1. Sing in your own octave! For a long time, I have made the mistake of singing with my boys in THEIR octave, not realizing that that is extremely confusing! A woman isn't supposed sing a baritone part. I cannot demonstrate how to sing like a man- they need to find where their voice fits, and it'll never sound like a woman's voice.
2. Experiment with octaves. This is a soprano trick I learned a long time ago... when trying to learn a new melody that is very high (or very low) move it down (or up) the octave and learn the part in a comfortable register, then shift it to the correct octave. This way they are not blowing their voices out while still learning a new part.
3. Match the pitch to the boy. If you have a boy singing a wrong pitch, or a wrong octave, help them by matching their pitch, then moving stepwise to the correct pitch.
Many of these were taking from the nafme site: http://www.nafme.org/keeping-the-boys-singing-how-you-can-make-a-difference/. It is worth reading.
5. Keep a "back pocket" piece
This was actually something I did well, so I'm sharing, because it was something I learned... When I selected repertoire back in December, it felt like we had a ton of time. I kept a piece from the Christmas concert, added an easy familiar hymn arrangement, and added a "challenge" piece. The challenge piece was just that, and when we missed school due to snow, I was worried that they wouldn't be ready, and I didn't want to add the stress of an uncomfortable piece. Two weeks before the event, I switched pieces on them. Way back in the fall, we did a piece called "The Concert Etiquette Rap"- it was a way for me to work through rhythm notation with them. The kids thought it was fun and we did it for the Christmas concert then put it away. But... it was still in good enough shape that two weeks before the choir festival, we could dust it off and perform it. I will always keep an extra piece in my "back pocket" just in case.
6. Embrace uniqueness
Each choir is unique- find the character of your choir and embrace what it is that makes them special. For my choir (at least this year) their ENERGY was what made them special. They excelled at upbeat, fun songs, and I managed to channel that through sheer luck... at least that's what it feels like. As a director, much of your own personal strengths come out in repertoire choices because that is what WE feel comfortable performing, and teaching, but we need to make sure that our choices are good choices for our CHOIRS- which has a unique identity created by each individual who is a part. Each member is important and contributes to the general character of the choir- we are all members of the same body, and it is important to support each other and the whole group.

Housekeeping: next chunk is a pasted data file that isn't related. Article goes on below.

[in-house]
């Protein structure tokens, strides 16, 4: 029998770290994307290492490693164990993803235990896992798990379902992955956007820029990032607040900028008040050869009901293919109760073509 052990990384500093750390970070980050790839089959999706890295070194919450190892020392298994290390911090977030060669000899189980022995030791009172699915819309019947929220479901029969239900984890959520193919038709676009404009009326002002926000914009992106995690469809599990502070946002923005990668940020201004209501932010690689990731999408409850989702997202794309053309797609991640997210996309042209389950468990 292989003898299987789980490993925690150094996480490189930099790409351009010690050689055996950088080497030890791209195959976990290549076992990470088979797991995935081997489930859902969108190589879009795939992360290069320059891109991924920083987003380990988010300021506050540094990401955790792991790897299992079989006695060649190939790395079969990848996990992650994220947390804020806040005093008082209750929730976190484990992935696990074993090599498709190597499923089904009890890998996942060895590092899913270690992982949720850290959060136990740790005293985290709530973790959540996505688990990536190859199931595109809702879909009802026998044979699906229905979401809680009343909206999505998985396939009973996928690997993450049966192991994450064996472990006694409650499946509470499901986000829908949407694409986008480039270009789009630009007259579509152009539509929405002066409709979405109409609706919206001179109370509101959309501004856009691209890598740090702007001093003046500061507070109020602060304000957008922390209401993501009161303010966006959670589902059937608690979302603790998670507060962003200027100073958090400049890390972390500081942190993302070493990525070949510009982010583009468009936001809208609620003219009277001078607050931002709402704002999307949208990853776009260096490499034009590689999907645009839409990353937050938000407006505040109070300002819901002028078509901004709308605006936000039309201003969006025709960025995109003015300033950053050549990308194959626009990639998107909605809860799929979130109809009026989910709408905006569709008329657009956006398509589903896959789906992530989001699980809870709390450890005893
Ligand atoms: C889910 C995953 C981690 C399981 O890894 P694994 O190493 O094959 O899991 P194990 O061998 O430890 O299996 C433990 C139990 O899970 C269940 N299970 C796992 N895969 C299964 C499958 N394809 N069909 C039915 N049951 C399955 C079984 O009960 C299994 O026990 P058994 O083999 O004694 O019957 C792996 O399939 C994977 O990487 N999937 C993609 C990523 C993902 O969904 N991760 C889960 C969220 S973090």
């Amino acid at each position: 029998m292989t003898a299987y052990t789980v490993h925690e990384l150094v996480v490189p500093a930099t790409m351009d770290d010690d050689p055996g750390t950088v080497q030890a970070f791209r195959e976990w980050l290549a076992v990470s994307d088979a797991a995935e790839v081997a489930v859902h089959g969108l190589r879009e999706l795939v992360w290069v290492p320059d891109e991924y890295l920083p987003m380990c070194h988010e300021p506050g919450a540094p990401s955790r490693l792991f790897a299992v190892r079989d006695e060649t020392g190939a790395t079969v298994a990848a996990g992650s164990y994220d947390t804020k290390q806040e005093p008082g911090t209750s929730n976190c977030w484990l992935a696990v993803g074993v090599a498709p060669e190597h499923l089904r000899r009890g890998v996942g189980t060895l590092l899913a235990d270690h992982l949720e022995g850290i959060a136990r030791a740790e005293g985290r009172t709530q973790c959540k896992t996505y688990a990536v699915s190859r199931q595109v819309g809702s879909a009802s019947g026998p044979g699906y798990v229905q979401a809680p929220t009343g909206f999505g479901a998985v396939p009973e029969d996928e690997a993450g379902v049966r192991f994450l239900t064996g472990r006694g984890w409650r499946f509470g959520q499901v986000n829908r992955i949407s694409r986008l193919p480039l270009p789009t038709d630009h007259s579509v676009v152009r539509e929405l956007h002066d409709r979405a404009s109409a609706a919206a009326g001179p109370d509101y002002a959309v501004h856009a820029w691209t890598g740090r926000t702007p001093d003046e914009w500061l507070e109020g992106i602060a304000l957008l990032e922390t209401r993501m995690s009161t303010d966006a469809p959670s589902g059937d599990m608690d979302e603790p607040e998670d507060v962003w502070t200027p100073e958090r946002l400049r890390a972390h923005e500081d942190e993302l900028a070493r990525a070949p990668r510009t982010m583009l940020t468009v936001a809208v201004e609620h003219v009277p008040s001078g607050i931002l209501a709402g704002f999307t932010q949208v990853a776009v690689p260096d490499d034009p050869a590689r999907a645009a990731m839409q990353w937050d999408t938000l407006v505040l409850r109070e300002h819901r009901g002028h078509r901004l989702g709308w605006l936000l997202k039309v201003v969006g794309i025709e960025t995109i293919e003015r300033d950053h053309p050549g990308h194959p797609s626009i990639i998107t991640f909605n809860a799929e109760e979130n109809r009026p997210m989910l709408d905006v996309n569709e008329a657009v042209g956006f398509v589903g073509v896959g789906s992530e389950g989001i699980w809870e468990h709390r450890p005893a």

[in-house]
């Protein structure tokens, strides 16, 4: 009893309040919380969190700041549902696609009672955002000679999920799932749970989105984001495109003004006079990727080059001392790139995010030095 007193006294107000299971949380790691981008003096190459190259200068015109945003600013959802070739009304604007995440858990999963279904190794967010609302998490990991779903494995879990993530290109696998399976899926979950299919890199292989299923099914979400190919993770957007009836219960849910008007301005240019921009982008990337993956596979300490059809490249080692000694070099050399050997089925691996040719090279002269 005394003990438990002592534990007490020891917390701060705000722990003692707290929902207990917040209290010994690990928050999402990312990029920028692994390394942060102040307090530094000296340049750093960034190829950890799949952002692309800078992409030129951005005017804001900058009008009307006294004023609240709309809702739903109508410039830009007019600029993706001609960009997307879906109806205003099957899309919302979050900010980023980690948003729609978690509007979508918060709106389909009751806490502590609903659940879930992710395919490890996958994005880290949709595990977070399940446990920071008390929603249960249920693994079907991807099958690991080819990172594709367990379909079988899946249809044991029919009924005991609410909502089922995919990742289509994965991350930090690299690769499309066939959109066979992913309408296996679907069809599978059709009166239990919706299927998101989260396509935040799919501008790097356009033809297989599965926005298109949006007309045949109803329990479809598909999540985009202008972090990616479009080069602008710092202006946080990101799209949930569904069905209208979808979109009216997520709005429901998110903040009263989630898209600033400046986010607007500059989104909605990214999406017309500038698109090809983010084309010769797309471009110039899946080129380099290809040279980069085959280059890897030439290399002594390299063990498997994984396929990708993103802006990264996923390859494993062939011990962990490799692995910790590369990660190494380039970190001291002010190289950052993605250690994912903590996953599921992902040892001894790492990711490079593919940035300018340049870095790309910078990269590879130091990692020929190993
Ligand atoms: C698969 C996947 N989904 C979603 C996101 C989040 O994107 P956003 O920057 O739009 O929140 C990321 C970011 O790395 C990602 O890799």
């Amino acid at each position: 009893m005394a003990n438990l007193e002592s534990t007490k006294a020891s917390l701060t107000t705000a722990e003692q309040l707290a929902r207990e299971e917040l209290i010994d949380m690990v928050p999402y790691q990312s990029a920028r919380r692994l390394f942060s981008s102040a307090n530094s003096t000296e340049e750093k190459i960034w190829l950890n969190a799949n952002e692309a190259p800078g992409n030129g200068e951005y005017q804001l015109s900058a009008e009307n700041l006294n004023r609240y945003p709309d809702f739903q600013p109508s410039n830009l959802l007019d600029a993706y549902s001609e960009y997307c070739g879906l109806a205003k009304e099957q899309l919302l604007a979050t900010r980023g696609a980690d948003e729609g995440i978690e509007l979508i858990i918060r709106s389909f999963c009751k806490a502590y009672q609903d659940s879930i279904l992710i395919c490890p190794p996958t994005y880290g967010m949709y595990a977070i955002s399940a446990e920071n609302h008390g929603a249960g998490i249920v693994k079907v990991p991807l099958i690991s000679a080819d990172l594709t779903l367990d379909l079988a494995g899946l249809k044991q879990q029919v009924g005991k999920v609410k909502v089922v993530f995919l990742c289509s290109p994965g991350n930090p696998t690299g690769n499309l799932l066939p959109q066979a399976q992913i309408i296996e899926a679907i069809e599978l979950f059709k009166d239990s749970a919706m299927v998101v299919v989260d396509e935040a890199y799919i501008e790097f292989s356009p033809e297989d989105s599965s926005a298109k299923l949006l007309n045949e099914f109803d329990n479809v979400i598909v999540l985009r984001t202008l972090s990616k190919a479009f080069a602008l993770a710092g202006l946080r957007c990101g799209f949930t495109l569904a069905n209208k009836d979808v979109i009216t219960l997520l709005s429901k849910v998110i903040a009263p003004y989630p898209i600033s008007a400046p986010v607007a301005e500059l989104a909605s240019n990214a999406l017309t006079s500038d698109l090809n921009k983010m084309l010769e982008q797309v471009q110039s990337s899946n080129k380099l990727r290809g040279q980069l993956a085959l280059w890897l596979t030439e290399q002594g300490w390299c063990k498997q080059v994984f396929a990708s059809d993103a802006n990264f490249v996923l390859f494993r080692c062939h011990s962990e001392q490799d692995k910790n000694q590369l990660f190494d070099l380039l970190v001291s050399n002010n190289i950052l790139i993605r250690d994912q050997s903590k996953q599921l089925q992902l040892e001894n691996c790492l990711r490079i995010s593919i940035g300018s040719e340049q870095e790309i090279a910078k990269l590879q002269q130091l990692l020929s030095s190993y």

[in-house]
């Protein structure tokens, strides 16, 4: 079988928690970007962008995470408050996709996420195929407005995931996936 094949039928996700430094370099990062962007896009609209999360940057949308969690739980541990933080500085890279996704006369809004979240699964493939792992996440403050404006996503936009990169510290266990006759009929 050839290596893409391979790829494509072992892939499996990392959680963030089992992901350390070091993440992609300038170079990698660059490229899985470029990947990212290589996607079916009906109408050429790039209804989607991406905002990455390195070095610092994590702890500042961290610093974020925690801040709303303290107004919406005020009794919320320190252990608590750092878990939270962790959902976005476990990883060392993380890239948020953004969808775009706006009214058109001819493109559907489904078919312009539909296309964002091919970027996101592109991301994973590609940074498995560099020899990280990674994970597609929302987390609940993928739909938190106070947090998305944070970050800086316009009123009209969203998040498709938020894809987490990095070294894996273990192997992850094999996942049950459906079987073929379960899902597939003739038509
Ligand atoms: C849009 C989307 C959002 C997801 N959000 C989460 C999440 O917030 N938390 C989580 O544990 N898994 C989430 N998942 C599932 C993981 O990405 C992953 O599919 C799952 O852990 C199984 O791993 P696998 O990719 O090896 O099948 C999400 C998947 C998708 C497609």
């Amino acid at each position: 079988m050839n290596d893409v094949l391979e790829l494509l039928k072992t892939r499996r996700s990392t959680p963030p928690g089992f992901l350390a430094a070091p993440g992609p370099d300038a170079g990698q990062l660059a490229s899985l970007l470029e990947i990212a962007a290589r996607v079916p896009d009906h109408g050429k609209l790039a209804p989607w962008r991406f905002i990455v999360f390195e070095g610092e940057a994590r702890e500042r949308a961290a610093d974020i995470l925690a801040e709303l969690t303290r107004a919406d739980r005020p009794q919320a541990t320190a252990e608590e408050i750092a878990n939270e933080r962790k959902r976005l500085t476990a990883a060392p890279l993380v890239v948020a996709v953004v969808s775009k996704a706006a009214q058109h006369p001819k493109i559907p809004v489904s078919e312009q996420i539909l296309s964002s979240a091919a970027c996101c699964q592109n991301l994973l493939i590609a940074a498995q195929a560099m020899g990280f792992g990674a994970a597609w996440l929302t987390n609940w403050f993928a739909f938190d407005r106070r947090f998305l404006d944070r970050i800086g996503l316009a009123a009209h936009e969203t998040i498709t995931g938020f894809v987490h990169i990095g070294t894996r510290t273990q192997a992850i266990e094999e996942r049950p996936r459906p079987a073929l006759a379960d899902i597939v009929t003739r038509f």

Always look for the positive! While there were flaws and obstacles, I am PROUD of my choir! Last year, Zion didn't have enough kids for a choir, this year, I had 20 kids in choir. That is worth celebrating! Last year, there was not a Zion Lutheran choir at LEST- but there was this year. That is worth celebrating! My choir performed 3 pieces of music in the festival- most did only 2. That is worth celebrating! My choir did mainly 3-part harmony- most choirs did only 2 or limited 3. That is worth celebrating! My choir sang well independently, without a director in front of them- the others had an adult standing directly in front of them helping them out. That is worth celebrating! My choir received 87 points out of a possible 100. It wasn't a level 1 rating, but we will build from there next year. I have learned better what needs to happen, and I will be there next year to help them out. That is worth celebrating!
Thank you so much for reading! Now go practice!
is a professional pianist, teacher, singer, and Music Director currently residing in Snohomish, Washington. She is the Director of Music at Peace Lutheran Church in Monroe, WA, and also teaches private piano, voice and ukulele lessons at The ARK in Snohomish, WA.